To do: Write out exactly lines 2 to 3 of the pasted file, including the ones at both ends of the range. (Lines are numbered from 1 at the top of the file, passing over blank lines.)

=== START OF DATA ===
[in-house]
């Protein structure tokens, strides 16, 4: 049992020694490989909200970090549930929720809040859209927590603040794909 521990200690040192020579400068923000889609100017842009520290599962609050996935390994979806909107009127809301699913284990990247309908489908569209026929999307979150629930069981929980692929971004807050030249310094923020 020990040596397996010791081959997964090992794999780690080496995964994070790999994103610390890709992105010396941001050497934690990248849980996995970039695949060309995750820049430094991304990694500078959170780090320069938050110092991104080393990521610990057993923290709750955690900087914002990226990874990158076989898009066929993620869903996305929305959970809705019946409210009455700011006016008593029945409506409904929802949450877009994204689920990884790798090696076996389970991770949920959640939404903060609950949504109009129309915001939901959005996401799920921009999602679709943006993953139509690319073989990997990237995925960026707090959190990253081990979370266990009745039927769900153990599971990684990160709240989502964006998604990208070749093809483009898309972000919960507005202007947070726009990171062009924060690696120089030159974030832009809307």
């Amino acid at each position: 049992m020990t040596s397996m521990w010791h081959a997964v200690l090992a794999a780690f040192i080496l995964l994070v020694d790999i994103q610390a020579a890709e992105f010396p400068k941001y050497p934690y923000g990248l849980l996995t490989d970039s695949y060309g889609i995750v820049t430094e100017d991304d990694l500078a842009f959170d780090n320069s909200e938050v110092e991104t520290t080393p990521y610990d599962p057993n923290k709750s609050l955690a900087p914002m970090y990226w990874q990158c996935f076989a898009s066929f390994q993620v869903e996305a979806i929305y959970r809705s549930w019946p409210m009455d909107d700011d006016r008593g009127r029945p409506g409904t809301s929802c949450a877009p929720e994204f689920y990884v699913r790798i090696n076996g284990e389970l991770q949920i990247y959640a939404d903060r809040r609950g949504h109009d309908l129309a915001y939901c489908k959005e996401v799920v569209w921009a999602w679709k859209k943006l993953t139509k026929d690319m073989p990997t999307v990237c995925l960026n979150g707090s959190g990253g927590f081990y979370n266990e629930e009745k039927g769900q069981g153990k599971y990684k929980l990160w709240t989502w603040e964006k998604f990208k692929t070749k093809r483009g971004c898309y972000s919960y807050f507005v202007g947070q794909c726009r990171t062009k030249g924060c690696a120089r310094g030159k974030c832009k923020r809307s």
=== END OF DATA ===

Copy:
């Protein structure tokens, strides 16, 4: 049992020694490989909200970090549930929720809040859209927590603040794909 521990200690040192020579400068923000889609100017842009520290599962609050996935390994979806909107009127809301699913284990990247309908489908569209026929999307979150629930069981929980692929971004807050030249310094923020 020990040596397996010791081959997964090992794999780690080496995964994070790999994103610390890709992105010396941001050497934690990248849980996995970039695949060309995750820049430094991304990694500078959170780090320069938050110092991104080393990521610990057993923290709750955690900087914002990226990874990158076989898009066929993620869903996305929305959970809705019946409210009455700011006016008593029945409506409904929802949450877009994204689920990884790798090696076996389970991770949920959640939404903060609950949504109009129309915001939901959005996401799920921009999602679709943006993953139509690319073989990997990237995925960026707090959190990253081990979370266990009745039927769900153990599971990684990160709240989502964006998604990208070749093809483009898309972000919960507005202007947070726009990171062009924060690696120089030159974030832009809307």
């Amino acid at each position: 049992m020990t040596s397996m521990w010791h081959a997964v200690l090992a794999a780690f040192i080496l995964l994070v020694d790999i994103q610390a020579a890709e992105f010396p400068k941001y050497p934690y923000g990248l849980l996995t490989d970039s695949y060309g889609i995750v820049t430094e100017d991304d990694l500078a842009f959170d780090n320069s909200e938050v110092e991104t520290t080393p990521y610990d599962p057993n923290k709750s609050l955690a900087p914002m970090y990226w990874q990158c996935f076989a898009s066929f390994q993620v869903e996305a979806i929305y959970r809705s549930w019946p409210m009455d909107d700011d006016r008593g009127r029945p409506g409904t809301s929802c949450a877009p929720e994204f689920y990884v699913r790798i090696n076996g284990e389970l991770q949920i990247y959640a939404d903060r809040r609950g949504h109009d309908l129309a915001y939901c489908k959005e996401v799920v569209w921009a999602w679709k859209k943006l993953t139509k026929d690319m073989p990997t999307v990237c995925l960026n979150g707090s959190g990253g927590f081990y979370n266990e629930e009745k039927g769900q069981g153990k599971y990684k929980l990160w709240t989502w603040e964006k998604f990208k692929t070749k093809r483009g971004c898309y972000s919960y807050f507005v202007g947070q794909c726009r990171t062009k030249g924060c690696a120089r310094g030159k974030c832009k923020r809307s």